Wells Fargo Swings to $2.4 Billion Loss and Slashes Dividend

Wells Fargo posts a deeper-than-expected second-quarter loss and slashes its dividend by a wider-than-expected margin as the coronavirus pandemic slams earnings.
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Wells Fargo  (WFC) - Get Report on Tuesday posted a deeper-than-expected second-quarter loss and slashed its dividend by a wider-than-expected margin as the coronavirus pandemic continued to slam the bank's earnings and profit outlook. 

The San Francisco-based bank reported a net loss of $2.4 billion, or 66 cents a share, for the second quarter, vs. income of $6.2 billion, or $1.30 a share, in the comparable year-earlier quarter. Analysts polled by FactSet had been looking for a loss of 16 cents a share.

Revenue came in at $17.8 billion, down from $21.6 billion in the second quarter of 2019. Net interest income was $9.88 billion, down $2.2 billion on year, while non-interest income was $8 billion, down $1.5 billion. Average deposits rang in at $1.4 trillion, up $117.7 billion, or 9%, from a year earlier.

Meantime, the fourth-biggest U.S. bank by assets stashed away close to $10 billion in preparation for what it anticipates will be a wave of loan defaults.

It also confirmed plans to cut its dividend to 10 cents a share from the 51 cents it paid in each of the four most-recent quarters, though the cut was more than Wall Street had been expecting. 

“We are extremely disappointed in both our second quarter results and our intent to reduce our dividend," CEO Charlie Scharf said in a statement, adding that the bank's view of the length and severity of the economic downturn has "deteriorated considerably" from the assumptions used last quarter.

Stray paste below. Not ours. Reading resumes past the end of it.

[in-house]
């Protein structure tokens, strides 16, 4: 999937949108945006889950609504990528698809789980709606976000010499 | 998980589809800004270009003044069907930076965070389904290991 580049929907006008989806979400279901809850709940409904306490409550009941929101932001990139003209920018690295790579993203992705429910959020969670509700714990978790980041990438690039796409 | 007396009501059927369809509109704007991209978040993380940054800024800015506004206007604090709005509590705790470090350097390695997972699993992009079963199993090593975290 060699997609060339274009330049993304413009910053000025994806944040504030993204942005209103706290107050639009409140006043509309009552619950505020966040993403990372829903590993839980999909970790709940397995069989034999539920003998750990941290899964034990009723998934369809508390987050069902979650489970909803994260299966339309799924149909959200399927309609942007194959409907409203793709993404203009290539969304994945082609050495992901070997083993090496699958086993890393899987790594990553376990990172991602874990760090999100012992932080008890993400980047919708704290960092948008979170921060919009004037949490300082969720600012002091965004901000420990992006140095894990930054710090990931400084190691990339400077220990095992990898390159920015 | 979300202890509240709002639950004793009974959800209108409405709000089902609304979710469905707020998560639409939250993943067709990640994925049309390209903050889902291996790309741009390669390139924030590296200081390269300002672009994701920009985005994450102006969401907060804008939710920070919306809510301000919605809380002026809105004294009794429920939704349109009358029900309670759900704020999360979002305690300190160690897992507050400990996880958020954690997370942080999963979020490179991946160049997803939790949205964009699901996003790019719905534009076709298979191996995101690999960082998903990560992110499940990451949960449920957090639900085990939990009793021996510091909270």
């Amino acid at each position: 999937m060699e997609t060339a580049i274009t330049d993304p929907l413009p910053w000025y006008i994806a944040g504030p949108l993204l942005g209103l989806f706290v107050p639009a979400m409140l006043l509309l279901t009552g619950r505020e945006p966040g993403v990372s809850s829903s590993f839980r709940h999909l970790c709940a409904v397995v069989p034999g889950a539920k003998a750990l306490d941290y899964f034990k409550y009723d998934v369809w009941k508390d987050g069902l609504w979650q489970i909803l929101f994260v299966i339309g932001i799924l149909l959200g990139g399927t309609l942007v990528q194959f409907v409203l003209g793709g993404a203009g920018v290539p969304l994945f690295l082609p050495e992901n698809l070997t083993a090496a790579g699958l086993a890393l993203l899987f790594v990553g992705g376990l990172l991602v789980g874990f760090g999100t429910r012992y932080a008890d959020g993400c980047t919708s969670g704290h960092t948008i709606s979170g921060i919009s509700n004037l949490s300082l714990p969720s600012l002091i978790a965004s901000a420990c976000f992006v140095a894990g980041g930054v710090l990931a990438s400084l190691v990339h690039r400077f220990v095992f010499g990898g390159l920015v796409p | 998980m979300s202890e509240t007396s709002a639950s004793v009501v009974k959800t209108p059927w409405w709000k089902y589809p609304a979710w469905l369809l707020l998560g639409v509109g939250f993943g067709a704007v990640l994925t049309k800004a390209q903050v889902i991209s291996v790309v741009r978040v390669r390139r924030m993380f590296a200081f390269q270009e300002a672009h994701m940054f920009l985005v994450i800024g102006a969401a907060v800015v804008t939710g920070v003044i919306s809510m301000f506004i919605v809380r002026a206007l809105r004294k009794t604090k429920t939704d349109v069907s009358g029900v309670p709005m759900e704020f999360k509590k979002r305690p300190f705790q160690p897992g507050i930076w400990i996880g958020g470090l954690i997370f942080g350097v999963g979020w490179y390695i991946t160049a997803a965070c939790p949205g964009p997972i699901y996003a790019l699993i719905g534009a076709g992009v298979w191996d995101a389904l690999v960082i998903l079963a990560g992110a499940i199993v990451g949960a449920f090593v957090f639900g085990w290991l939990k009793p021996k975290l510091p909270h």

Wells Fargo announced at the end of June that it planned to cut its dividend, breaking rank with all of Wall Street’s other big banks, following the Federal Reserve’s move to set new restrictions on dividend payouts to shareholders.

The move marks the first time since the 2008-2009 financial crisis that a major U.S. bank has slashed its quarterly reward to shareholders.

On the brighter side, Wells Fargo did dole out more loans, at least on average. 

Average loans were $971.3 billion in the second quarter, up $6.2 billion from the first quarter, the company said, while period-end loan balances were $935.2 billion as of June 30, down $74.7 billion from March 31. 

Commercial loans, meantime, were down $54.5 billion compared with March 31, "predominantly due to a $54.9 billion decline in commercial and industrial loans driven by repayment of revolving lines that were drawn in March at the outset of the Covid-19 pandemic," the company said. 

Consumer loans fell $20.1 billion from the prior quarter, driven by a $16.7 billion decrease in real estate and junior lien mortgage loans, "as originations and draws of existing lines were more than offset by paydowns and a reclassification of $10.4 billion in loans held on its books, as well as a $2.6 billion drop in credit card loans.

But it still beefed up its war chest in anticipation of a wave of defaults.

The bank set aside $6.03 billion for potential loan losses in its commercial banking unit and another $3.38 billion for potential losses in its consumer-bank unit. The wealth and investment management unit set aside $257 million, the company said.

Shares of Wells Fargo were down 6.77% at $23.69 in trading on Tuesday.